The Petroleum Museum

Very few museums in the world leave me completely baffled. Having been to my fair share of art museums/galleries, several similar versions of natural history and science museums and seen a lot of state buildings become history spouting machines, the Petroleum Museum left me truly amazed. Petroleum, as we all know, is the leading industry in the world! It is the highest consumed source of energy and we use it day in day out, so learning a bit more about it in an interactive way is absolutely an experience.

The museum is built on an out of use oil rig and then further expanded. You will start by watching a film about the history of petroleum and how it seems to have become such an essential part of our lives and existence even. Following that, there are several machines that demonstrate the progression of equipment that was used to extract petroleum from the core of our planet, and you can even play on a simulated oil rig! However, most importantly, the museum gives us a true understanding of why we need to find alternative sources of fuel and energy. We are bombarded by this day in day out, and yet we continue to consume. I know it is very far away, but the museum really made me understand it differently and take more notice. However, I am yet left with this feeling of what can I do? I have a car to run and all these other things that demand the consumption of petroleum. I truly hope we find a solution.

The interactive nature of the museum paired with the relevance of the content make it truly incredible and it is an absolute must to visit whilst in Stavanger.

 

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Nazca Lines – what the Gods see

Before I get into the experience of seeing the Nazca Lines in person, let me explain what they are. The lines are considered geoglyphs, which are huge motifs usually carved onto the ground, they are a somewhat similar concept to hieroglyphs but far larger in scale as if made to be seen by the Gods.

The Nazca lines are the largest collection of geoglyphs found in such close proximity to one another, currently counting at over 70 figures across Pampas de Jumama in Peru. It is assumed that they were made by the Nazca people circa 400 to 650 AD. The Nazca were known as the ancient people who were able to make the desert fruitful and were also skilled artists, which explains, somewhat, the intricacy of the geoglyphs and the people’s ability to design at such a large scale. On the other hand, others think that due to the dimensions of the drawings, it is impossible that the people could have potentially drawn at such a scale without an aircraft for perspective or alien aid. The biggest, discovered, is as large as 370 metres (1200 ft).

The only way to explore some of these incredible designs is by flying in a small aircraft and soaring through the skies looking at them. They are truly incredible and the images are fantastic to see. We flew with AeroNasca, but there are plenty of other airlines. It is quite costly, we paid 180$ (USD) each for a five seat air craft. I also have to strongly advise you, if you are anything like me and really get motion sickness, all the tablets in the world might not help you (they did not help me!) so make sure you are hydrated, avoid looking through your camera (this is why the photos are probably not very good!) and don’t eat anything that you are unsure of for breakfast. Trust me.

Given the terrain which the glyphs are found on, I was amazed at how clear they were once they were pointed out. In a way I almost feel like all the random lines are there on purpose to distract viewers from finding them!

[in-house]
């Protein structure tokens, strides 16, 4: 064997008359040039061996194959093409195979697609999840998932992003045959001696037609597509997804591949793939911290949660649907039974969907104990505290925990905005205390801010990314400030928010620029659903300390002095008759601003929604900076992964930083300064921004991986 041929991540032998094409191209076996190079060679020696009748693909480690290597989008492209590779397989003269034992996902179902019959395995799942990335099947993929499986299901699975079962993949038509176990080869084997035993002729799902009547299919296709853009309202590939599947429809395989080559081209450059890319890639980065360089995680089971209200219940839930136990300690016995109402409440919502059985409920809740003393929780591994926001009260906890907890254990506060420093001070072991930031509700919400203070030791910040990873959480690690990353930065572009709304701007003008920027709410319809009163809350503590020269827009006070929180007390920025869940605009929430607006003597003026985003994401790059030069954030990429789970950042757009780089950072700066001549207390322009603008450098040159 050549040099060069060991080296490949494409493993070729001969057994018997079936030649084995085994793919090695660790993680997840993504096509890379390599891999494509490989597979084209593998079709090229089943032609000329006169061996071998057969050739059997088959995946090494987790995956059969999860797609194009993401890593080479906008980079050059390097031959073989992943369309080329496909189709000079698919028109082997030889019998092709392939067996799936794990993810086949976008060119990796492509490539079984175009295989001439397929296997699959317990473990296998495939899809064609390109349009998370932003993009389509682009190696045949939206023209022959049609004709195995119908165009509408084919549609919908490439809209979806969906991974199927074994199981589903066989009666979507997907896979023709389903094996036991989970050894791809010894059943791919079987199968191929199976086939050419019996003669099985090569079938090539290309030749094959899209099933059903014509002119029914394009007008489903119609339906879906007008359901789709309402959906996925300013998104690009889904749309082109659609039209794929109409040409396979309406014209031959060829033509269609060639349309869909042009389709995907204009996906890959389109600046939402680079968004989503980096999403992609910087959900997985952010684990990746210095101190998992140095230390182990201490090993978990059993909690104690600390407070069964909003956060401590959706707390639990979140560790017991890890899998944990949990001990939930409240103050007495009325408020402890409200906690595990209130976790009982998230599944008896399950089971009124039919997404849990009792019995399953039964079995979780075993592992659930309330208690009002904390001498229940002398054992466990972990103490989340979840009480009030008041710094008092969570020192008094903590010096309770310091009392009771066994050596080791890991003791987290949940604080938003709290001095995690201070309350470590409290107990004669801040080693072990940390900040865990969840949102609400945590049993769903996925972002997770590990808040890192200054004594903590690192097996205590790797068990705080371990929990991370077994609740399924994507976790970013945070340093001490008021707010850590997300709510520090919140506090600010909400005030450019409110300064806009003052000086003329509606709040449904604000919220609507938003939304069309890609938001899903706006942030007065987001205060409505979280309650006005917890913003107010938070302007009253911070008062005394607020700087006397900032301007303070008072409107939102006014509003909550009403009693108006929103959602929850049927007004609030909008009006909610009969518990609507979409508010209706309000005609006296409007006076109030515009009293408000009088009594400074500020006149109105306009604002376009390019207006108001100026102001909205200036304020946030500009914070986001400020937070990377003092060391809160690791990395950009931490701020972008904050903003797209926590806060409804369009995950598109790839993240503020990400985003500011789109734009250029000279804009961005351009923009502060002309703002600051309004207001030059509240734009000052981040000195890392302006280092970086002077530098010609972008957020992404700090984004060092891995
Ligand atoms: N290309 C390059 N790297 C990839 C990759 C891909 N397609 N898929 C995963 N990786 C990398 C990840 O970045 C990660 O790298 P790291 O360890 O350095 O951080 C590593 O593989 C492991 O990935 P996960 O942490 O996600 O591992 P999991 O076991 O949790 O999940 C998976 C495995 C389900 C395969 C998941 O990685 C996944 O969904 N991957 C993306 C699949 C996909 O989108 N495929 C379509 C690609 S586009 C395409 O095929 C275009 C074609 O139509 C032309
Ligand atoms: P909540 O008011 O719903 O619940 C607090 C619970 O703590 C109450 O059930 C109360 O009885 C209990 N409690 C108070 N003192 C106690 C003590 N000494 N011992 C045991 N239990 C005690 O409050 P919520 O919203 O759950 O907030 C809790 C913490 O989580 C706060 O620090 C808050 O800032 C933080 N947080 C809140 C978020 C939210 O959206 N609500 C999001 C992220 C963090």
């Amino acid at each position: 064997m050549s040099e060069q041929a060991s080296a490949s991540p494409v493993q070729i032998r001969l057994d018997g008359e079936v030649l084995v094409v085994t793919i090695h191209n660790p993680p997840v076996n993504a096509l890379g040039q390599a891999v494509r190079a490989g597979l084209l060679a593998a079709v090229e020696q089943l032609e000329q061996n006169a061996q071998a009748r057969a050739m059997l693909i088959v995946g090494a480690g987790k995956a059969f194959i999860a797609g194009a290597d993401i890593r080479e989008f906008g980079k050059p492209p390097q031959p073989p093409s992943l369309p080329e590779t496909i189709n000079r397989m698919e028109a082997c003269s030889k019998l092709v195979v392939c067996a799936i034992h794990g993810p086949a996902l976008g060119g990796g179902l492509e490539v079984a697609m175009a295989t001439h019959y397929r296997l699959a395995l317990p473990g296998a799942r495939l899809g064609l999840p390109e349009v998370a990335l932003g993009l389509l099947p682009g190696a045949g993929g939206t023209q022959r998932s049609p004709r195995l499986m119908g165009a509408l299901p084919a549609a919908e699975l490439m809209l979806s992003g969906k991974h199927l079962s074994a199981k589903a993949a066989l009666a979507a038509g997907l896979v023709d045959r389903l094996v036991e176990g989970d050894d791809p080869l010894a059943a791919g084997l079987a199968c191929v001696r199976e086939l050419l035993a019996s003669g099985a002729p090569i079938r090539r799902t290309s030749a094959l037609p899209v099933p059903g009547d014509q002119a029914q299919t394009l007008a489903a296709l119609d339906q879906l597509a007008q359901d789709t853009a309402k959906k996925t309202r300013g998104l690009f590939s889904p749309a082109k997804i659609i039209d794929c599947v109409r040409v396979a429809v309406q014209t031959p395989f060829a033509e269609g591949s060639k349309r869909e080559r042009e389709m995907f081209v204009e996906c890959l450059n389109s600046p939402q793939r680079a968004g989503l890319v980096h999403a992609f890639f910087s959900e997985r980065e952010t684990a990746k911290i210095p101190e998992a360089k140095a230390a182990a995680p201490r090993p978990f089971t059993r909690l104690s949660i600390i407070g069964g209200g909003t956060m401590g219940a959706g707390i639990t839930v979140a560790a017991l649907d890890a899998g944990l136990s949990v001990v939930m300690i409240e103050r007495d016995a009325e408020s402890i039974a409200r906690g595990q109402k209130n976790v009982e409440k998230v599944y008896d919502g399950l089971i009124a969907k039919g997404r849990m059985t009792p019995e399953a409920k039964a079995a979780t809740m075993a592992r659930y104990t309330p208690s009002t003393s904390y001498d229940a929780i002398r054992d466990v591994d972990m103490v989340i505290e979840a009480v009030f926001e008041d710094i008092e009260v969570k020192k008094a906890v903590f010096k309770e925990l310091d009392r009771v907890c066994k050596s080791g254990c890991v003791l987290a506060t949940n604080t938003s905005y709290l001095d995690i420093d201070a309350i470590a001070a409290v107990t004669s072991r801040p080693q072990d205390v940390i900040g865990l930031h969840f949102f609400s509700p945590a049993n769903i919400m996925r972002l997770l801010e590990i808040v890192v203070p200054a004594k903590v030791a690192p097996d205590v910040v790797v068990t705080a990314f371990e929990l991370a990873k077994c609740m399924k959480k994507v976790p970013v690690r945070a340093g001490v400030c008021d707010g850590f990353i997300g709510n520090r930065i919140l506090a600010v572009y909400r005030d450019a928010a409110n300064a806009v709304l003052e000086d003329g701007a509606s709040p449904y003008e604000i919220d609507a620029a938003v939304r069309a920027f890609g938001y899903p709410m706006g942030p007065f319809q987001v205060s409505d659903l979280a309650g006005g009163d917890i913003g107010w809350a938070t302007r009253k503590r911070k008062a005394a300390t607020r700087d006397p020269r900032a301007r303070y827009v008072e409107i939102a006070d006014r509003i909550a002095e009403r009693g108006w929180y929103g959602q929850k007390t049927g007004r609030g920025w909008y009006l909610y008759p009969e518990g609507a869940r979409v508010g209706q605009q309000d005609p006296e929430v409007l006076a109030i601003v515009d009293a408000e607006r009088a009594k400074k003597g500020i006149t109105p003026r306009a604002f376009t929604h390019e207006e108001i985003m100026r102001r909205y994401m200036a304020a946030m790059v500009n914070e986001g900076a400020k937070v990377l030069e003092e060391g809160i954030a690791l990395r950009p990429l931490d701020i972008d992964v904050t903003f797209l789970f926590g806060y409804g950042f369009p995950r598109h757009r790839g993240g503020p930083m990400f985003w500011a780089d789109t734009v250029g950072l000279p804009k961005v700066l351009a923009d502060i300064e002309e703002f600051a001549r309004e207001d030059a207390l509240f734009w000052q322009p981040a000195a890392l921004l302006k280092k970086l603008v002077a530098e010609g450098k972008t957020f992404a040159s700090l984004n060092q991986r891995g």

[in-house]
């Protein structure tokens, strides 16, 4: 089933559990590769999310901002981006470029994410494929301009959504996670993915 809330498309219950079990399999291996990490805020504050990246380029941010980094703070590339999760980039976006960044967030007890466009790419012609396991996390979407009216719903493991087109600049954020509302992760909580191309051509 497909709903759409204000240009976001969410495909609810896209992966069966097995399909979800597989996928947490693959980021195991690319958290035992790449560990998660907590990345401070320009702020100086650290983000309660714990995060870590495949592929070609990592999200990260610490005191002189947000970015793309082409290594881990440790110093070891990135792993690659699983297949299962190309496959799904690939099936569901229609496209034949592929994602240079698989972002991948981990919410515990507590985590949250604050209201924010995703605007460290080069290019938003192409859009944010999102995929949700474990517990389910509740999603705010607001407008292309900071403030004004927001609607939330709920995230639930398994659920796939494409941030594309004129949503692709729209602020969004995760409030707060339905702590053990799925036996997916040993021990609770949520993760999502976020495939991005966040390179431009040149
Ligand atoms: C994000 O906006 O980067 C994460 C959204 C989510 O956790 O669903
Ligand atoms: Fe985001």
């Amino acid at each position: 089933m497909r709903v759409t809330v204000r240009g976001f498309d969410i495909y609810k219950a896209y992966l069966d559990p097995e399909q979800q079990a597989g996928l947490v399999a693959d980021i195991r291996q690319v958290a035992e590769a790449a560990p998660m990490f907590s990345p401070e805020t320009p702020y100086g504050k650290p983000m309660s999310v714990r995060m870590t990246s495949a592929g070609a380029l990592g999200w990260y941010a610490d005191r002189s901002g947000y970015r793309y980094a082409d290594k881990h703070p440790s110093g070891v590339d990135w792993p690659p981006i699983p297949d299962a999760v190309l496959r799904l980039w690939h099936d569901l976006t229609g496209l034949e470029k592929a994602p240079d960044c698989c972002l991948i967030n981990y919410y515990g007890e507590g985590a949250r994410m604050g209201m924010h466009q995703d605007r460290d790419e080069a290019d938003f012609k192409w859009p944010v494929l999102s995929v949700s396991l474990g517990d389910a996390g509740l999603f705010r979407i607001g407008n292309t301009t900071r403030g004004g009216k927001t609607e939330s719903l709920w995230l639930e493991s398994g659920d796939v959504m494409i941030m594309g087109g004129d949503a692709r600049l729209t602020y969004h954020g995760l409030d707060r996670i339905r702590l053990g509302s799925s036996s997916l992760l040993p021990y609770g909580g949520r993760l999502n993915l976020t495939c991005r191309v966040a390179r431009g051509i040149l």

I cannot suggest it any more! It was truly magical and I felt like I was peering through the eyes of a God on a canvas so beautiful and untainted, that I will never truly know if I believe it to be man-made.

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The Spider
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The Humingbird
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The Austronaut

 

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The Whale

 

Bienvenidos a Lima

I cannot believe I am nearly 20 days into my 80 day trip. What a trek it has been already. I have so much I want to share with you guys about Costa Rica in the future, and I am keeping a journal so I can keep all the memories alive for blogging. It’s not easy to write on the go I find, especially as I only have my trusted mobile phone to update you all with. It’s strange how a paragraph does not seem like a paragraph on a phone. Anyway, I digress, I am finally in Peru!

After a long day of travel between San Jose and Lima, I got here and pretty much passed out. Yesterday I went off on a Peruvian venture to discover the downtown of the city, where most historical buildings are located. With a warm welcome to Lima, I was even luckier because the city had celebrated just the night before its 482nd anniversary! So as I walked the Plaza de Armas, a government official stepped out of the Palacio Municipal de Lima (City Hall) to deliver a speech which touched the many that were present. I have no idea if it was a man of importance but the fact of the matter was that the city was bustling with a feel of celebration, peace and joy. It was great! What an amazing welcome to the country for me. 

I have discovered that I am actually enamored with colonial architecture. How sweet are the colours, so calming and inviting. And the space inside these buildings is beyond ridiculous! I’d love a little house like this in England, it would be a success, standing out from the built in blocs houses that are all a carbon copy of each other. Plus wooden floors and copious amounts of space for everything, even if I don’t necessarily want lots of stuff I like there to be empty space.

This is only a brief post as I saw so much yesterday, but let me just tell you that I purchased a bottle of Pisco for my man and I to get merry together and also I saw lamas! I mean only in Lima can you be walking downtown and find yourself in the same street as two lamas. How cool! Also I was wandering around and started to feel peckish so was able to buy two huge slices of pineapple for 50 pence, I mean how incredible, I love fruit. Tropical, sweet and juicy fruit. Speaking of food, I want you wall to appreciate my dinner last night that I couldn’t even finish, which cost me less than £4 with the drink included. God I love Peru already.